TFS’s Work Item Tracking system is amazing – the flexibility and customizability of the system is fantastic. It also allows your tool to enforce your processes – which is always a good thing for efficiency in any team!
When I install / configure / customize TFS at my customers, I usually suggest that they start with one of the three out-of-the-box Process Templates – CMMI, Scrum or Agile. Then after having run a couple of sprints or iterations using these templates, decide what changes are required and implement them slowly and over time.
So how do you decide which template to start off with? At a very high level, CMMI is the most formal of the templates. Scrum and Agile are very similar in most respects, and I only recommend Scrum for Scrum purists. My template of choice for most teams is the MSF Agile Template.
Scrum vs Agile
Scrum sort-of-noses-ahead-slightly-early-on because:
- You can see Bugs along with Product Backlog items
Agile comes-from-behind-and-smashes-Scrum-to-smithereens because:
- The dashboarding and reporting are more comprehensive out-the-box
- The bug States make more sense
- In Scrum, Bugs are Approved and Committed – what does that really mean? I prefer Active-Resolved-Closed
- Scrum Bugs can’t be “resolved” during Check-in because there is no resolved state
- Scrum Bugs can’t be verified in MTM, since there is no resolved state
So it’s really the dashboards and Bug lifecycle that pushes me to recommending Agile over Scrum.
Bugs in Planning
One of the pain points in the Agile template is planning around bugs. I see two challenges:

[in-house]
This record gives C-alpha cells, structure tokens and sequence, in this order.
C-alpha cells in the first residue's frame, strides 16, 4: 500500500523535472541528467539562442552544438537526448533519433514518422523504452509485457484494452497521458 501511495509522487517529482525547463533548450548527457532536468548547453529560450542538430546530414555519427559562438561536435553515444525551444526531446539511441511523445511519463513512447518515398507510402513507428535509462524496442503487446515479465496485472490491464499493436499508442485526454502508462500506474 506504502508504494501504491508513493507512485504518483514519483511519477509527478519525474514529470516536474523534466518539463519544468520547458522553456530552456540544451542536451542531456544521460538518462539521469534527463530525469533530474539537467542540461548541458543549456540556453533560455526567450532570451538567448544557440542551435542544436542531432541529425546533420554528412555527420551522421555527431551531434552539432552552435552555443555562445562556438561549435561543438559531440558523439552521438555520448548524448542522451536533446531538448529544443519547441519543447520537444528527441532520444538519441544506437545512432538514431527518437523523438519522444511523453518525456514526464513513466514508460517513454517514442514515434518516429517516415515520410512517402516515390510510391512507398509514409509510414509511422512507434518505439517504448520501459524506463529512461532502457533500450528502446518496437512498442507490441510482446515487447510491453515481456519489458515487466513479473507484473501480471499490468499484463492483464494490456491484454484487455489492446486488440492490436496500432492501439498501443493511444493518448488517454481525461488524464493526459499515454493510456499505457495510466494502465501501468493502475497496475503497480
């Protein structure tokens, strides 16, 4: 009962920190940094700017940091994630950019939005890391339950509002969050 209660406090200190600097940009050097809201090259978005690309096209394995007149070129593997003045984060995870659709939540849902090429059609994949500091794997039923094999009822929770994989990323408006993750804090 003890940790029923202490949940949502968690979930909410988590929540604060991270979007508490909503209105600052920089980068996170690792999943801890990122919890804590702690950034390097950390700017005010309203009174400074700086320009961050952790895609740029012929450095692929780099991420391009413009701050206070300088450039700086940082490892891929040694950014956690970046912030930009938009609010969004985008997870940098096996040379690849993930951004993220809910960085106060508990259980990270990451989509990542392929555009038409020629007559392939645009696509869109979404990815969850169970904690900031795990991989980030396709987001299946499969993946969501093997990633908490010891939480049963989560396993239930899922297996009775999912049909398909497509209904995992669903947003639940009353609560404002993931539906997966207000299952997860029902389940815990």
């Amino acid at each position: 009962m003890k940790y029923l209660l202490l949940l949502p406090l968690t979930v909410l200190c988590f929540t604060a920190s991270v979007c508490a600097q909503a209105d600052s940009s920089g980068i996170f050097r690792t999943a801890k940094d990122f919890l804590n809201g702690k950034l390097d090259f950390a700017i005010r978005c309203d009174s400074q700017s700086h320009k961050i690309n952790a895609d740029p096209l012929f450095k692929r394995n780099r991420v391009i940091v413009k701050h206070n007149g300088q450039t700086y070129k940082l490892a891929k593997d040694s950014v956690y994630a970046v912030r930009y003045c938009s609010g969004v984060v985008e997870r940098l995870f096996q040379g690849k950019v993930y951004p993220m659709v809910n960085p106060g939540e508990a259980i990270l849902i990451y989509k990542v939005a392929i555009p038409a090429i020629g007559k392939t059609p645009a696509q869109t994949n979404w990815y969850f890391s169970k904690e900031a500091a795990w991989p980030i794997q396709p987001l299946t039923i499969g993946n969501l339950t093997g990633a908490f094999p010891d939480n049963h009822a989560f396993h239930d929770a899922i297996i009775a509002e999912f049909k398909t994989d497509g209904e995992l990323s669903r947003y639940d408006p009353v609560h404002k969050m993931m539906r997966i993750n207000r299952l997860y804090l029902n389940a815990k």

- You have a Bug that is known, and you plan to fix it in a future Iteration. To do this (including planning time and resources to do the work) you would have to create a User Story that is a “copy” of the Bug so that the User Story can be part of the backlog and you can log tasks against the bug. This does mean some duplication, and in the latest Agile template (6.1) there is a Reason when you transition from “Active” to “Resolved” called "Copied to Backlog” that is designed for this scenario.
- You find a Bug during the Sprint and you need to fix it. Again, you’d need to “copy” the Bug to a User Story and add this into the backlog. This will surface as unplanned work, which is what you want.
Of course, you can just fix the bug without the User Story, but then you’ll have to decide where to log the tasks so that they actually appear in the backlogs.
The Solution: Modify Agile Bugs to make them more “Scrummy”
At one of my customers, we made some minor changes to the Agile template that mitigate the “copy Bug to User Story” pain. It allows you to bring the Bugs into the backlogs (just like the Scrum template) so you end up with the best of both Agile and Scrum templates. The only down side is that if you have a lot of bugs, you can end up cluttering your backlogs, but this is a problem you’d have in the Scrum template anyway.
To do this you need to add a New state to the Bug Work Item – that will make the Bug and User Story States match more closely (New, Active, Resolved, Closed). User Stories have an extra “Removed” state, but that’s not required on the Bug. Secondly, you need to add the Bug Work Item to the Requirements Category, allowing the Product Backlog to show Bugs.
Before you start, make sure you backup as you go along (by source controlling your files) and do this on a test TFS Server before attempting this on a production server! If you get the error below, don’t panic. Check your configurations and try again. I wish there was a better description of exactly what is wrong, but unfortunately there doesn’t appear to be any more detail, so you’ll have to revert and try again.
Add Story Points and the “New” State to the Bug Work Item
To edit the Bug Work Item, open it using the Process Template editor or from the command line. I’ll show you how to do this from the command line and in the XML itself. I’m going to connect to localhost (my TFS server) to the DefaultCollection and work with a TeamProject called “Code”. Of course you’ll have to change the server, collection and team project name for your scenario.